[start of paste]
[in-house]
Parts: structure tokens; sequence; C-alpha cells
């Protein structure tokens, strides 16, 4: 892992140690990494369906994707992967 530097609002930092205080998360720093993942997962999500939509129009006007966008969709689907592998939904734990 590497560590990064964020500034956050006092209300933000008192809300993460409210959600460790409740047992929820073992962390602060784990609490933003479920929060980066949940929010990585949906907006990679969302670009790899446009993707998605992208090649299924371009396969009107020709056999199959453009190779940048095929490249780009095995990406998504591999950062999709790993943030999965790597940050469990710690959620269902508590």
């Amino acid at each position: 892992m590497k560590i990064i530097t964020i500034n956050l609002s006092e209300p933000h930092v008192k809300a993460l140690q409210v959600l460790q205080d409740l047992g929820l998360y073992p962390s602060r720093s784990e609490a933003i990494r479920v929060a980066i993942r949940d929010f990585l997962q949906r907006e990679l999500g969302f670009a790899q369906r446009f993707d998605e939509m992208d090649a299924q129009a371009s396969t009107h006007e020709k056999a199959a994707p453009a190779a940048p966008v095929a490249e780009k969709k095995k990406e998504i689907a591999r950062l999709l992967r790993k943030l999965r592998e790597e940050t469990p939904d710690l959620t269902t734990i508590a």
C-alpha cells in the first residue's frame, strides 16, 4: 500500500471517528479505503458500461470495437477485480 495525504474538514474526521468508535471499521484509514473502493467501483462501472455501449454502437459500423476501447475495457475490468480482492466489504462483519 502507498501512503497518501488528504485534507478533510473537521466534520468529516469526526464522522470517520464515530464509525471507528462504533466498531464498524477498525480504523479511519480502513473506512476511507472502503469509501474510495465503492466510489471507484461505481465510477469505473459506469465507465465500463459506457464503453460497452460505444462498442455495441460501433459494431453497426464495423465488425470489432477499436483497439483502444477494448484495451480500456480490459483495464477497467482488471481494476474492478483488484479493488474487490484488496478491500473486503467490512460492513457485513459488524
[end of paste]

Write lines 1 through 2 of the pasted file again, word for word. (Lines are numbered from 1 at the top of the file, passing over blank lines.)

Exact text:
[in-house]
Parts: structure tokens; sequence; C-alpha cells